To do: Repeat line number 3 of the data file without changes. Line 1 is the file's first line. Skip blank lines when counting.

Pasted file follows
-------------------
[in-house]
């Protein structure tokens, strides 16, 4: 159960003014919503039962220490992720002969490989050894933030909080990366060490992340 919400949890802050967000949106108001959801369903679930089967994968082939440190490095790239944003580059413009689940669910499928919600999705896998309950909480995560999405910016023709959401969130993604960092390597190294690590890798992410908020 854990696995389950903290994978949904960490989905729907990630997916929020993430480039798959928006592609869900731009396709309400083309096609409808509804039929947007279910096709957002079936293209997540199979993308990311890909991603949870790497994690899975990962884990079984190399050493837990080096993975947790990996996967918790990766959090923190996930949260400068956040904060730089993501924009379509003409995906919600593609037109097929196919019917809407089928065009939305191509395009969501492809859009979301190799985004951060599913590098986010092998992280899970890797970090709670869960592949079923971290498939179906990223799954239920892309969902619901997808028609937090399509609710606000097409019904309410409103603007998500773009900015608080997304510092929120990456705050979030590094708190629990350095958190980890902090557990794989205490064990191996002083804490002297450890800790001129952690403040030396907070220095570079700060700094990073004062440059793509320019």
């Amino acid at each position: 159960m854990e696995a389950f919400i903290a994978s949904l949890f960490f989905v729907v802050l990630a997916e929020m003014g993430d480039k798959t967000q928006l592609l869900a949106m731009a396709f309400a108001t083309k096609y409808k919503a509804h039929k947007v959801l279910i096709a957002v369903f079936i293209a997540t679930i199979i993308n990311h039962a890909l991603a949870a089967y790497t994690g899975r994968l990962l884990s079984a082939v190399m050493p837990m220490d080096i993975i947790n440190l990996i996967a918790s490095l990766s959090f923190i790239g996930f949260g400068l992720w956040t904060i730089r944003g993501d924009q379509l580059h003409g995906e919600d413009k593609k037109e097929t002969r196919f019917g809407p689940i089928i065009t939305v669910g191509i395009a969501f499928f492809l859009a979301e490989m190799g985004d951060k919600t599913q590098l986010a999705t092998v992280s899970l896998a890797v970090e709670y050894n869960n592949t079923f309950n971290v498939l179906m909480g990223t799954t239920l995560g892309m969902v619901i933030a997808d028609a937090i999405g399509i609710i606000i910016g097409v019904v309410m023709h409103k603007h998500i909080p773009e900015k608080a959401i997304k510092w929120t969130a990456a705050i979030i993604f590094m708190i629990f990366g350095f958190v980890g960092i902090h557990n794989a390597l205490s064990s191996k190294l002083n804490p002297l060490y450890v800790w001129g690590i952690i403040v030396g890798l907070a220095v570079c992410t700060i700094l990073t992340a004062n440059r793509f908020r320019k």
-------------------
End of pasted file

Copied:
């Amino acid at each position: 159960m854990e696995a389950f919400i903290a994978s949904l949890f960490f989905v729907v802050l990630a997916e929020m003014g993430d480039k798959t967000q928006l592609l869900a949106m731009a396709f309400a108001t083309k096609y409808k919503a509804h039929k947007v959801l279910i096709a957002v369903f079936i293209a997540t679930i199979i993308n990311h039962a890909l991603a949870a089967y790497t994690g899975r994968l990962l884990s079984a082939v190399m050493p837990m220490d080096i993975i947790n440190l990996i996967a918790s490095l990766s959090f923190i790239g996930f949260g400068l992720w956040t904060i730089r944003g993501d924009q379509l580059h003409g995906e919600d413009k593609k037109e097929t002969r196919f019917g809407p689940i089928i065009t939305v669910g191509i395009a969501f499928f492809l859009a979301e490989m190799g985004d951060k919600t599913q590098l986010a999705t092998v992280s899970l896998a890797v970090e709670y050894n869960n592949t079923f309950n971290v498939l179906m909480g990223t799954t239920l995560g892309m969902v619901i933030a997808d028609a937090i999405g399509i609710i606000i910016g097409v019904v309410m023709h409103k603007h998500i909080p773009e900015k608080a959401i997304k510092w929120t969130a990456a705050i979030i993604f590094m708190i629990f990366g350095f958190v980890g960092i902090h557990n794989a390597l205490s064990s191996k190294l002083n804490p002297l060490y450890v800790w001129g690590i952690i403040v030396g890798l907070a220095v570079c992410t700060i700094l990073t992340a004062n440059r793509f908020r320019k």